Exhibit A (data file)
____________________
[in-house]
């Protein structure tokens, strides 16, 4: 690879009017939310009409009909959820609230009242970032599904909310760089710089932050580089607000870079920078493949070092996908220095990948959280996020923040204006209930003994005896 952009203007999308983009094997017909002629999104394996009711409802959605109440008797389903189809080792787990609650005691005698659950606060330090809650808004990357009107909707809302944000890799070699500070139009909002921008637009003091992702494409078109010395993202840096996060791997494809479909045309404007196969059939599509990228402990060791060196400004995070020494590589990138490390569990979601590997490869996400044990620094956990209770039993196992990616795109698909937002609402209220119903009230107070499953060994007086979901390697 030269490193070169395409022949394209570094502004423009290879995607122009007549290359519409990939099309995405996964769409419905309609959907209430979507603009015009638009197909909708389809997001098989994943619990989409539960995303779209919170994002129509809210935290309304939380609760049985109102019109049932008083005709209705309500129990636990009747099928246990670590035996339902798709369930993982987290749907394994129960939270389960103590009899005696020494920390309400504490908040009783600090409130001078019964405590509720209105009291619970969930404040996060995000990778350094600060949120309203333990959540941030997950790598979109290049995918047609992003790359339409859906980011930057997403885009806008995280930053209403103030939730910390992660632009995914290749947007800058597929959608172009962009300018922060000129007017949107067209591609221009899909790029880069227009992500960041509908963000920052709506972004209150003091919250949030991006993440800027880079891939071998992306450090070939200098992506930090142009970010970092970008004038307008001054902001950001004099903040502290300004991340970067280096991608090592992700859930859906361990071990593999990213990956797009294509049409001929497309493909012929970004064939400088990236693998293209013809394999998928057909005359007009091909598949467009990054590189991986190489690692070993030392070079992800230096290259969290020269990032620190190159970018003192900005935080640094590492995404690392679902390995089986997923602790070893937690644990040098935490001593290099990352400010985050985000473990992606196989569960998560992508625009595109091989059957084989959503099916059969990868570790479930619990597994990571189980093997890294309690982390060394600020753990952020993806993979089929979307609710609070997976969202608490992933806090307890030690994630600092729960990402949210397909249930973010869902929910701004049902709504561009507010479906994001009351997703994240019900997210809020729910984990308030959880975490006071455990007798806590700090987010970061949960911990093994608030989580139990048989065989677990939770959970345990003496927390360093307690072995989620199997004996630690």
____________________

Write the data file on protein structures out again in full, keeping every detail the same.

[in-house]
């Protein structure tokens, strides 16, 4: 690879009017939310009409009909959820609230009242970032599904909310760089710089932050580089607000870079920078493949070092996908220095990948959280996020923040204006209930003994005896 952009203007999308983009094997017909002629999104394996009711409802959605109440008797389903189809080792787990609650005691005698659950606060330090809650808004990357009107909707809302944000890799070699500070139009909002921008637009003091992702494409078109010395993202840096996060791997494809479909045309404007196969059939599509990228402990060791060196400004995070020494590589990138490390569990979601590997490869996400044990620094956990209770039993196992990616795109698909937002609402209220119903009230107070499953060994007086979901390697 030269490193070169395409022949394209570094502004423009290879995607122009007549290359519409990939099309995405996964769409419905309609959907209430979507603009015009638009197909909708389809997001098989994943619990989409539960995303779209919170994002129509809210935290309304939380609760049985109102019109049932008083005709209705309500129990636990009747099928246990670590035996339902798709369930993982987290749907394994129960939270389960103590009899005696020494920390309400504490908040009783600090409130001078019964405590509720209105009291619970969930404040996060995000990778350094600060949120309203333990959540941030997950790598979109290049995918047609992003790359339409859906980011930057997403885009806008995280930053209403103030939730910390992660632009995914290749947007800058597929959608172009962009300018922060000129007017949107067209591609221009899909790029880069227009992500960041509908963000920052709506972004209150003091919250949030991006993440800027880079891939071998992306450090070939200098992506930090142009970010970092970008004038307008001054902001950001004099903040502290300004991340970067280096991608090592992700859930859906361990071990593999990213990956797009294509049409001929497309493909012929970004064939400088990236693998293209013809394999998928057909005359007009091909598949467009990054590189991986190489690692070993030392070079992800230096290259969290020269990032620190190159970018003192900005935080640094590492995404690392679902390995089986997923602790070893937690644990040098935490001593290099990352400010985050985000473990992606196989569960998560992508625009595109091989059957084989959503099916059969990868570790479930619990597994990571189980093997890294309690982390060394600020753990952020993806993979089929979307609710609070997976969202608490992933806090307890030690994630600092729960990402949210397909249930973010869902929910701004049902709504561009507010479906994001009351997703994240019900997210809020729910984990308030959880975490006071455990007798806590700090987010970061949960911990093994608030989580139990048989065989677990939770959970345990003496927390360093307690072995989620199997004996630690």